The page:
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Potential of different composts to improve soil fertility

Fuchs, J. G.; Baier, U.; Berner, A.; Mayer, J.; Tamm, L. and Schleiss, K. (2006) Potential of different composts to improve soil fertility. In: Kraft, E.; Bidlingmaier, W.; de Bertoldi, M.; Diaz, L.F. and Barth, J. (Eds.) Proceedings of the International Conference ORBIT 2006 "Biological Waste Management: From Local to Global", Part 2 Composting – Quality, Application and Benefit, Life Cycle Analysis, Sludge and Soil. ORBIT e.V. D-Weimar, pp. 529-538.

[thumbnail of fuchs-etal-2006-orbit.pdf] PDF - German/Deutsch


Composts can influence soil fertility and plant health. These influences can be positive or negative, depending of the quality of the composts. Some practitioners already make use of the positive effects on plant health. For example, they use composts to protect their plants against soil borne diseases in substrate, or to detoxify and reactivate soil after steaming. In order to estimate the potential of Swiss composts to influence
soil fertility and plant health positively, we analyzed one hundred composts representative of the different composting systems and qualities available on the market.
The organic substance and the nutrient content of the composts varied greatly between the composts; the materials of origin were the major factor influencing these values. The respiration rate and enzyme activities also varied greatly, particularly in the youngest composts. These differences become smaller when the composts become more mature. Maturity, the degradation stage of the organic matter, depended not only on the age of the compost, but also on the management of the process. The N-mineralization potential from compost added to soil showed that a high proportion of young composts immobilized the nitrogen in the soil. This problem was hardly correlated with the materials of origin, but with the management of the first stage of the composting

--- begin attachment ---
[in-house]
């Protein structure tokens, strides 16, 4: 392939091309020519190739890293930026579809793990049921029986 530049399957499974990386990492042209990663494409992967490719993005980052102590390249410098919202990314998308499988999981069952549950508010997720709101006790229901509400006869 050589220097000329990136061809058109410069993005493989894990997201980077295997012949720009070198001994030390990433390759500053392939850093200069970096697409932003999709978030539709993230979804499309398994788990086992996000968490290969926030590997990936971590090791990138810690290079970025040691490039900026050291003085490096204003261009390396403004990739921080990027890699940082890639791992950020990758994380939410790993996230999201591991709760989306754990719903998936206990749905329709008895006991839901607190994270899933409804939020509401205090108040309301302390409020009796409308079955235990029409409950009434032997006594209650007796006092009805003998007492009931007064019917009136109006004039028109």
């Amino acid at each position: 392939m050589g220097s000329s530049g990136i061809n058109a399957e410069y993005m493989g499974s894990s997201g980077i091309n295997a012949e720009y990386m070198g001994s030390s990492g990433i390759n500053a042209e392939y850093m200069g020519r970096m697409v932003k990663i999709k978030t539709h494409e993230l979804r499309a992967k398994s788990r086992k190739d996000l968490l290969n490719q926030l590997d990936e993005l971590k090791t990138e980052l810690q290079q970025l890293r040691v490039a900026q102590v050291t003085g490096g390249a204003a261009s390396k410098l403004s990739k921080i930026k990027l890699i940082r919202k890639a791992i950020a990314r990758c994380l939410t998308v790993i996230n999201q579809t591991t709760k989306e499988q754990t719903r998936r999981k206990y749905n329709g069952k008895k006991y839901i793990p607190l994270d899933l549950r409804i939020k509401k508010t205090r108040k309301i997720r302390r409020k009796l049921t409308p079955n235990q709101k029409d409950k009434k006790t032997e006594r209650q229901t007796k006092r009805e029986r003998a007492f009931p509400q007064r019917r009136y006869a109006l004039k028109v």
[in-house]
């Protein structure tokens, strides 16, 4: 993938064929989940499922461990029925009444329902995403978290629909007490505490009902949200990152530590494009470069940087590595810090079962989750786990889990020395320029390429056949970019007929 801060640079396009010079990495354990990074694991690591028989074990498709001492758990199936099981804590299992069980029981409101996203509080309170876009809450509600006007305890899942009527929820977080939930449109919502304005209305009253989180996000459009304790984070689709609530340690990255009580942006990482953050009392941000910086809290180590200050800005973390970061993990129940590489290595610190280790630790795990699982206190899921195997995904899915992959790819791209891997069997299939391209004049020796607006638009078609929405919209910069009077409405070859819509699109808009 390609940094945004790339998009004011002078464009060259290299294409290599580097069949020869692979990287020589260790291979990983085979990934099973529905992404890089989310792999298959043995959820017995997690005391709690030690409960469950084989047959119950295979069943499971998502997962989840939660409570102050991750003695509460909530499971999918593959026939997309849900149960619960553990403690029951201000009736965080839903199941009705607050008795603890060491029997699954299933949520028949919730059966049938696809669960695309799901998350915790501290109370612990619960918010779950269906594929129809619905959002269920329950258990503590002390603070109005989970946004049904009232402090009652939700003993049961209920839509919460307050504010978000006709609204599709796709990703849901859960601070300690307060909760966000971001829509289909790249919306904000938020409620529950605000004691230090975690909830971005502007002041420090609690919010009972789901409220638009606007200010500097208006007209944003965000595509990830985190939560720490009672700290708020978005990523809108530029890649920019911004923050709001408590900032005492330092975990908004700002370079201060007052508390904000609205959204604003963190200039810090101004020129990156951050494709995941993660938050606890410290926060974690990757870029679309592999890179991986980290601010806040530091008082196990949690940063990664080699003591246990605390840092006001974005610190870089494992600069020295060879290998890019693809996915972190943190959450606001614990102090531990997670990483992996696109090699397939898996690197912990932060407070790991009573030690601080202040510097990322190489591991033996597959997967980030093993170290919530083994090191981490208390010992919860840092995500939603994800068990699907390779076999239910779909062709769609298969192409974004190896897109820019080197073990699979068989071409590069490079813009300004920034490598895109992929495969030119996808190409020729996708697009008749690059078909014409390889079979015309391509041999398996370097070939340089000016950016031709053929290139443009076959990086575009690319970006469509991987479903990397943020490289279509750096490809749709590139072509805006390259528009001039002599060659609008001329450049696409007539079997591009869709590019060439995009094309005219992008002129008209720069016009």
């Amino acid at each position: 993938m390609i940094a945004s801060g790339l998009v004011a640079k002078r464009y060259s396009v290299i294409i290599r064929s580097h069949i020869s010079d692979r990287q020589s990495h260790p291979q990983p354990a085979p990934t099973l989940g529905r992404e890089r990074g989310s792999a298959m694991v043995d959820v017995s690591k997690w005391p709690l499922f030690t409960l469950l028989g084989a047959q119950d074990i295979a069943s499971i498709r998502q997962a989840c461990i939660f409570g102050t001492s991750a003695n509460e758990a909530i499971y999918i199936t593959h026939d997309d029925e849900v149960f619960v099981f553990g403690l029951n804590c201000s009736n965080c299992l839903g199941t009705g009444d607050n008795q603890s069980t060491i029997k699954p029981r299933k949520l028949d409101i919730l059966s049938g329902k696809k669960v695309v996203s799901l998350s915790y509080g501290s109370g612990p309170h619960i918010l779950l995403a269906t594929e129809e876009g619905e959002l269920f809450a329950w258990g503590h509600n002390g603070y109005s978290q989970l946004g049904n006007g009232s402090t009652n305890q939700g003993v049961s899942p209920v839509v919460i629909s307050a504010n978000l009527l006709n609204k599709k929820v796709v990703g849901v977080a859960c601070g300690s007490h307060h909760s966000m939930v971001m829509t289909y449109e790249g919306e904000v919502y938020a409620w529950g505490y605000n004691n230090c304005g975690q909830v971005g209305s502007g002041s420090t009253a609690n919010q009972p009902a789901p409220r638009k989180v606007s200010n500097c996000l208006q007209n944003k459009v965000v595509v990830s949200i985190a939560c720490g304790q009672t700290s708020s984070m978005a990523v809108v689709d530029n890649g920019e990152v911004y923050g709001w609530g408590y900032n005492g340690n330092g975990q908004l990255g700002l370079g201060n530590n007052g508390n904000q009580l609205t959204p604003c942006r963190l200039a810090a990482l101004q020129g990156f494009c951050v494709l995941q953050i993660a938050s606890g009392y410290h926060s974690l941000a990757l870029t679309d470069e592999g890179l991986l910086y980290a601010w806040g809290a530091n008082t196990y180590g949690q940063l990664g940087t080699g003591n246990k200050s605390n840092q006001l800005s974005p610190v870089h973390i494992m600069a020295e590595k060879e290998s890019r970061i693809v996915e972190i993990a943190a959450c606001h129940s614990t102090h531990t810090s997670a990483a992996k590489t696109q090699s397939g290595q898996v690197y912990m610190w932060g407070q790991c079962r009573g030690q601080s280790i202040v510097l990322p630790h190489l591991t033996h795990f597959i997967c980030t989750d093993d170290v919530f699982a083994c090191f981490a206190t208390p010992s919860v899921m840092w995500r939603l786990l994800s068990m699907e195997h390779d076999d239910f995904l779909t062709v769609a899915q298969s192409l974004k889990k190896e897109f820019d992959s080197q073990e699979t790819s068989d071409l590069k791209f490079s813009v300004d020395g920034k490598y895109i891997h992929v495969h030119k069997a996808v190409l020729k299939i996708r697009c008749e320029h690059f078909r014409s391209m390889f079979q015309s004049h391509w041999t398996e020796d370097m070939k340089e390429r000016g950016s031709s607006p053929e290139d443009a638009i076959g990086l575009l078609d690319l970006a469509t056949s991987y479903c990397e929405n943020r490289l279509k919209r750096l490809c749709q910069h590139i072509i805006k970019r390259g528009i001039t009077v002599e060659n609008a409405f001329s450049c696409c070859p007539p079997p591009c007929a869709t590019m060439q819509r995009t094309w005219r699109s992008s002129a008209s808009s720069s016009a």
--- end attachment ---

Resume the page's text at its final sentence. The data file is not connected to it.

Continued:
process. Especially composts which had become too dry in this period lost their ammonia-nitrogen, and hence immobilized nitrogen in the soil. Also composts with a low NO3/NH4 ratio, as a rough indicator for an immature compost, immobilized nitrogen in the soil. By contrast, the phytotoxicity of the composts varied very much also in matured composts, showing that the storage of the compost plays a decisive role. While the
majority of compost protected cucumber plants against Pythium ultimum, only a few composts suppressed Rhizoctonia solani in basil. With respect to disease suppression, the management of the maturation process seems to play a major role.
In conclusion, big differences in compost quality and of their impact on soil fertility and on plant health were observed. The management of the composting process seems to influence the quality of the composts to a higher extent than the materials of origin or the composting system. More attention should be paid to biological quality of composts, in order to produce composts with more beneficial effects on crops.

EPrint Type:Book chapter
Keywords:Pflanzenschutz, Pflanzenkrankheiten, Interaktion Boden-Pflanzenkrankheiten,
Agrovoc keywords:
Subjects: Soil > Soil quality
Crop husbandry > Composting and manuring
Research affiliation: Switzerland > FiBL - Research Institute of Organic Agriculture Switzerland > Crops > Composting and fertilizer application
Switzerland > FiBL - Research Institute of Organic Agriculture Switzerland > Crops > Crop protection > Functional agrobiodiversity
Related Links:http://www.fibl.org/forschung/pflanzenschutz-krankheiten/index.php, http://www.orbit2006.de
Deposited By: Fuchs, Dr. Jacques G.
ID Code:9218
Deposited On:12 Sep 2006
Last Modified:10 Aug 2021 12:19
Document Language:English
Refereed:Not peer-reviewed

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